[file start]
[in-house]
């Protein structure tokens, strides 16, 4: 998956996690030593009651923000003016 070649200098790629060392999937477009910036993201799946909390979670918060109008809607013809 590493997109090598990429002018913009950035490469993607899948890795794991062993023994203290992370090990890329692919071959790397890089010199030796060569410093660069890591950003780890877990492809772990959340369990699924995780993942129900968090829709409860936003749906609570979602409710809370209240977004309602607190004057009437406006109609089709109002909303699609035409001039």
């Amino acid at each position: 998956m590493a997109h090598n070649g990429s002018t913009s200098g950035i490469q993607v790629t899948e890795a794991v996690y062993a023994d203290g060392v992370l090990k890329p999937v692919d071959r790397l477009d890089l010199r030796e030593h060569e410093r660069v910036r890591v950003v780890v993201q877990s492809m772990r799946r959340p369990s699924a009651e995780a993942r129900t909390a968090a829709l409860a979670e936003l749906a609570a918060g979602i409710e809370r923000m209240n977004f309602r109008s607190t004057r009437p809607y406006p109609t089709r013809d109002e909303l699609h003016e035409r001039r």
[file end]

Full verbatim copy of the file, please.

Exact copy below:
[in-house]
């Protein structure tokens, strides 16, 4: 998956996690030593009651923000003016 070649200098790629060392999937477009910036993201799946909390979670918060109008809607013809 590493997109090598990429002018913009950035490469993607899948890795794991062993023994203290992370090990890329692919071959790397890089010199030796060569410093660069890591950003780890877990492809772990959340369990699924995780993942129900968090829709409860936003749906609570979602409710809370209240977004309602607190004057009437406006109609089709109002909303699609035409001039």
């Amino acid at each position: 998956m590493a997109h090598n070649g990429s002018t913009s200098g950035i490469q993607v790629t899948e890795a794991v996690y062993a023994d203290g060392v992370l090990k890329p999937v692919d071959r790397l477009d890089l010199r030796e030593h060569e410093r660069v910036r890591v950003v780890v993201q877990s492809m772990r799946r959340p369990s699924a009651e995780a993942r129900t909390a968090a829709l409860a979670e936003l749906a609570a918060g979602i409710e809370r923000m209240n977004f309602r109008s607190t004057r009437p809607y406006p109609t089709r013809d109002e909303l699609h003016e035409r001039r």